British Chamber urged PH gov’t to follow UK’s lead in cutting down smoking

British Chamber urged PH gov’t to follow UK’s lead in cutting down smoking

Chris Nelson, BCCP Executive Director

MANILA — The British Chamber of Commerce of the Philippines exhorted the government to follow the lead of the United Kingdom in adopting a science-based approach in dealing with the smoking problem ahead of a global conference of the World Health Organization on tobacco control this week.

In the report released recently, the UK All-Party Parliamentary Group (APPG) for Vaping Inquiry said the WHO should be guided by evidence in recommending policies to its members’ states and urged it to adhere to the fundamental objectives set forth by the Framework Convention on Tobacco Control (FCTC) given its original commitment to harm reduction as an effective tool to reduce smoking incidence.

The APPG report maintained that “vaping and reduced-risk products is one of public health and the UK has a clearly stated position that vaping is 95% safer than combustible tobacco. In recent years the UK has very successfully integrated vaping into its public health policies on tobacco harm reduction.”

In a letter to the Department of Trade and Industry, Chris Nelson, BCCP Executive Director, said the chamber agrees with the APPG report and emphasized the report’s recommendation to advocate for “risk proportionate, evidence-based regulation in COP 9.”

“We humbly agree with the said report that the FCTC should thoroughly be updated to reflect the positive public health opportunity from low-risk nicotine products and any decision by the FCTC that would unduly restrict adult use of vaping and reduced risk nicotine delivery systems must be rejected,” Nelson said.

In order to realize all of these objectives, the discussions in and recommendations of COP 9 must be comprehensive, in-depth, and based on first-hand experience Nelson said thus he urged the Philippine delegation to move all substantive discussion in COP 9 to the next conference when delegates can meet face to face.

The FCTC is a global treaty under the auspices of the WHO. Governed by the Conference of the Parties (COP), the WHO FCTC is composed of representatives from all signatories to the treaty and meets every two years to discuss policy recommendations for its member states. The ninth conference or COP 9 will be held online from November 8 to 13, 2021.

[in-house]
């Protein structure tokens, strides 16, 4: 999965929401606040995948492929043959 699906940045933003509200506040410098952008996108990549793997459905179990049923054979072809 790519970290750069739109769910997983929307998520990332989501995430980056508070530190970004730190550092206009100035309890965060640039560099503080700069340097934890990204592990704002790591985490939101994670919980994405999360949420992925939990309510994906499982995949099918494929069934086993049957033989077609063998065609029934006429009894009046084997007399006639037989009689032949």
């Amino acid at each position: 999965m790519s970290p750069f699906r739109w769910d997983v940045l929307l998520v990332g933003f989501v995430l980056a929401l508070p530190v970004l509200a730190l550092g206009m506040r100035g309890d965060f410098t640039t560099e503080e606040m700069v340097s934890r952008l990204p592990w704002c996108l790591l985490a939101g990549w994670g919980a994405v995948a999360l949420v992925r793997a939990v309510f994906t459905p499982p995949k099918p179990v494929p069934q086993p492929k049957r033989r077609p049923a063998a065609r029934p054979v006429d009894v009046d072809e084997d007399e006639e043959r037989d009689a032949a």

Part of the agenda of COP 9 is Article 9 of the WHO-FCTC which covers the regulation of product ingredients while Article 10 pertains to product disclosures. The Department of Trade and Industry (DTI) is the lead agency in discussions on these Articles as well as for novel and emerging tobacco products.

The APPG report said the UK has successfully incorporated vaping into its public health harm reduction strategy and is a global leader in harm reduction in relation to smoking cessation and has embraced an evidence-based approach. “The UK should look to advance this position at COP9 and encourage the WHO to be guided by the evidence,” it said.

“It is best if the delegates of the State Parties are physically present and are given sufficient time to discuss these issues to reach a consensus given the far-reaching consequences of the decisions taken at the COP. The need for proper examination, deliberation, and debate for complex and sensitive international policies is aligned with a report from United Kingdom’s All-Party Parliamentary Group for Vaping Inquiry,” Nelson said.

He added that the abbreviated proceedings for COP 9 which have been brought about by the pandemic could be a serious obstacle to any meaningful discourse.

The APPG also warned about the lack of transparency and the exclusion of consumers and vaping advocates during COP dialogues. Most of the NGOs listed as observers are hostile to the concept of tobacco harm reduction according to the report. It identified The Union as one of the participating civil society observers in COP 9. The Union is an organization linked to Bloomberg that has advocated a complete ban on e-cigarettes and heated tobacco products in low and middle-income countries, which are home to 80 percent of the world’s smokers.

“Not only are these previously stated commitments to transparency and consumer engagement willfully ignored by the FCTC COP Secretariat, but its COP meetings are well-known for the routine ejection of the public from proceedings, sometimes physically, in places where there should be and usually is, a designated place for members of the public to observe,” the report said.

Should the substantive issues related to non-combustible alternatives to cigarettes are still discussed in COP 9, The BCCP appealed to the DTI “to take the lead in writing the Philippine position for the said conference and that this considers the vapor product industry’s concerns given that the issues to be discussed are primarily trade-related.”

Recently, the same sentiment on transparency and inclusivity in COP 9 was raised by The Philippine Tobacco Growers Association (PTGA) and the Federation of Free Farmers (FFF). The farmers’ organizations appealed to the government to ensure their rights are protected and their welfare considered in the conference.

“The COP 9 is an important event that has a great impact on the welfare and livelihood of farmers and our families. We are hoping that the government delegation will carry our interests and protect our rights during the conference,” former Agriculture Secretary and the Board Chairman of the Federation of Free Farmers Leonardo Montemayor said.

(ai/mtvn)

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